From UPSC perspective, the following things are important :
Prelims level : Pardoning Powers
Mains level : Pardoning Powers in India
The Supreme Court has disagreed with the Central government’s suggestion that the court should wait till the President took a call on former PM’s assassination case convict A.G. Perarivalan’s mercy plea referred to him by the Tamil Nadu Governor for a decision.
Why in news now?
- The Bench of the Supreme Court said that the Centre had missed the obvious question posed by the court by a mile.
- The pertinent question was whether the Governor had, in the first place, the authority to refer the mercy plea to the President.
- Under Article 161 of the Constitution, the Governor was bound by the aid and advice given by the TN Council of Ministers in September 2018.
- The Governor prima facie had no authority to transfer the mercy plea to the President.
What does Pardon mean?
- A pardon is a government/executive decision to allow a person to be absolved of guilt for an alleged crime or other legal offense as if the act never occurred.
Why need a Pardon?
- Pardons can be granted when individuals are deemed to have demonstrated that they have “paid their debt to society”, or are otherwise considered to be deserving of them.
- Pardons are sometimes offered to persons who were either wrongfully convicted or who claim that they were wrongfully convicted.
- Pardons are sometimes seen as a mechanism for combating corruption, allowing a particular authority to circumvent a flawed judicial process to free someone that is seen as wrongly convicted.
What does Article 161 say?
- Article 161 of the Constitution provides the Governor with the power to remit or commute the sentence of any prisoner.
- The Governor’s decision will be subject to judicial review by the constitutional courts.
Supreme court’s observations
- The Constitution Bench in 2015, in a majority decision, had held that the States cannot unilaterally remit the sentences of life convicts in cases investigated by a Central agency under a Central law.
- The assassination case was probed by the CBI.
- In compliance with the 2015 verdict, the Tamil Nadu government wrote to the Centre in 2016, proposing the grant of remission to the convicts. The State wanted the Centre to concur.
- After a wait of over two years, the Centre rejected the State’s proposal, saying this was an unparalleled act in the annals of crimes committed in this country.
Arguments in Perarivalan’s petition seeking pardon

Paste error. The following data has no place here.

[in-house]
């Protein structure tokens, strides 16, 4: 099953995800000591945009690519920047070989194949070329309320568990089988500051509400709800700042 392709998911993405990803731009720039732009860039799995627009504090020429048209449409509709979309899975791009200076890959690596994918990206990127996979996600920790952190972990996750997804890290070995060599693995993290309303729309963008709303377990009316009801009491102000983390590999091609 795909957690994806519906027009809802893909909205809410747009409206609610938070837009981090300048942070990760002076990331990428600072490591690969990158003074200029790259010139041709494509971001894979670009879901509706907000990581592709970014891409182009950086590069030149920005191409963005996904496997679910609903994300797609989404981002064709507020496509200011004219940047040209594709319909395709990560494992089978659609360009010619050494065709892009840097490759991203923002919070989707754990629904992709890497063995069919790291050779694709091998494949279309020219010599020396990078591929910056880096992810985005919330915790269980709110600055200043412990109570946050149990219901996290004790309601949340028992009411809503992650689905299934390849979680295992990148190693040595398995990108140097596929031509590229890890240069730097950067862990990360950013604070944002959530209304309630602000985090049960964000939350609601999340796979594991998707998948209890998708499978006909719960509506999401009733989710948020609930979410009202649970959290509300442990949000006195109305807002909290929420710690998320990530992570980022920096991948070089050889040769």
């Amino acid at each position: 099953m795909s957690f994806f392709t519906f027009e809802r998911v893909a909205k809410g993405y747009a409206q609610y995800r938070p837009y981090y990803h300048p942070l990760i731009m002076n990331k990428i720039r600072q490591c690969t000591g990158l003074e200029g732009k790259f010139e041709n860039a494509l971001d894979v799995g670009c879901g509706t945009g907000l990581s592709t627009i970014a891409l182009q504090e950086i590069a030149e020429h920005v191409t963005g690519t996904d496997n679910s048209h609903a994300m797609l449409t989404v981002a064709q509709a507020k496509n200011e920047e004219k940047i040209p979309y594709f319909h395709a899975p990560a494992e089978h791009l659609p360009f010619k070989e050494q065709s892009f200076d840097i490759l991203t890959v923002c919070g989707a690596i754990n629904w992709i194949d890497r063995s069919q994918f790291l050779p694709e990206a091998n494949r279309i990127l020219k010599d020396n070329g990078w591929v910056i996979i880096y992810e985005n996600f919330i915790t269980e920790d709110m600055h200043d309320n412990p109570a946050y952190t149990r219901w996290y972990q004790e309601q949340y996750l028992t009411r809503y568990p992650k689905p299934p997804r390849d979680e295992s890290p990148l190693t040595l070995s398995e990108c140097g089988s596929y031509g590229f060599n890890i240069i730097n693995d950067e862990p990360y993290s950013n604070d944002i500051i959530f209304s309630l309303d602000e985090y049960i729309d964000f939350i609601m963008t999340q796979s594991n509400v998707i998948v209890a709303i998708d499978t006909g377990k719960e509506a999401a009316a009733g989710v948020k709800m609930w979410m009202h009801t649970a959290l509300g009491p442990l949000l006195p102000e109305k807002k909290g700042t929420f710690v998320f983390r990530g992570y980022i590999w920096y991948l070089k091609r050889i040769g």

- Perarivalan had been pleading for release citing that he was 19 when he was arrested.
- He was the only male child of his parents, there were no records of criminal antecedents, and that he had excellent conduct in his entire prison life.
- His petition also cited UG and PG degrees, and that he was the university topper, Gold medalist in diploma in DTP, and that he completed more than eight diploma and certificate courses during his prison term.
- His probation officer gave a report about lapses in recording his confession statement that handed out maximum punishment in his case.
Basis of his innocence
- Perarivalan cannot be called innocent before the law as he continues to be a convicted prisoner serving imprisonment.
- He was accused of having bought two battery cells for the LTTE man who masterminded the conspiracy.
- He was sentenced to death based on this crucial confession statement.
Significance of the convicts’ release
- The release of seven convicts is a demand raised by not only the ruling party of TN but the main opposition too.
- All TN politicians voiced that the judiciary should be able to reform and let them live as good citizens to uphold the high values of reformatory justice and restitution.
Back2Basics: Pardoning Powers in India
- Under the Constitution of India (Article 72), the President of India can grant a pardon or reduce the sentence of a convicted person, particularly in cases involving capital punishment.
- A similar and parallel power vests in the governors of each state under Article 161.
- Article 72 says that the president shall have the power to grant pardons, reprieves, respites or remissions of punishment or to suspend, remit or commute the sentence of any person convicted of any offence.
- The pardoning powers of the Indian President are elucidated in Art 72 of the Indian Constitution. There are five different types of pardoning which are mandated by law.
- Pardon: means completely absolving the person of the crime and letting him go free. The pardoned criminal will be like a normal citizen.
- Commutation: means changing the type of punishment given to the guilty into a less harsh one, for example, a death penalty commuted to a life sentence.
- Reprieve: means a delay allowed in the execution of a sentence, usually a death sentence, for a guilty person to allow him some time to apply for a Presidential Pardon or some other legal remedy to prove his innocence or successful rehabilitation.
- Respite: means reducing the quantum or degree of the punishment to a criminal in view of some special circumstances, like pregnancy, mental condition etc.
- Remission: means changing the quantum of the punishment without changing its nature, for example reducing twenty-year rigorous imprisonment to ten years.
- As per Article 161, the Governor of a State has the power to grant pardons, reprieves, respites or remissions of punishment or to suspend, remit or commute the sentence of any person convicted of any offence against any law.
- It must be relating to a matter to which the executive power of the state extends.
- Please note that President can grant pardon to a person awarded death sentence. But a governor of a state does not enjoy this power.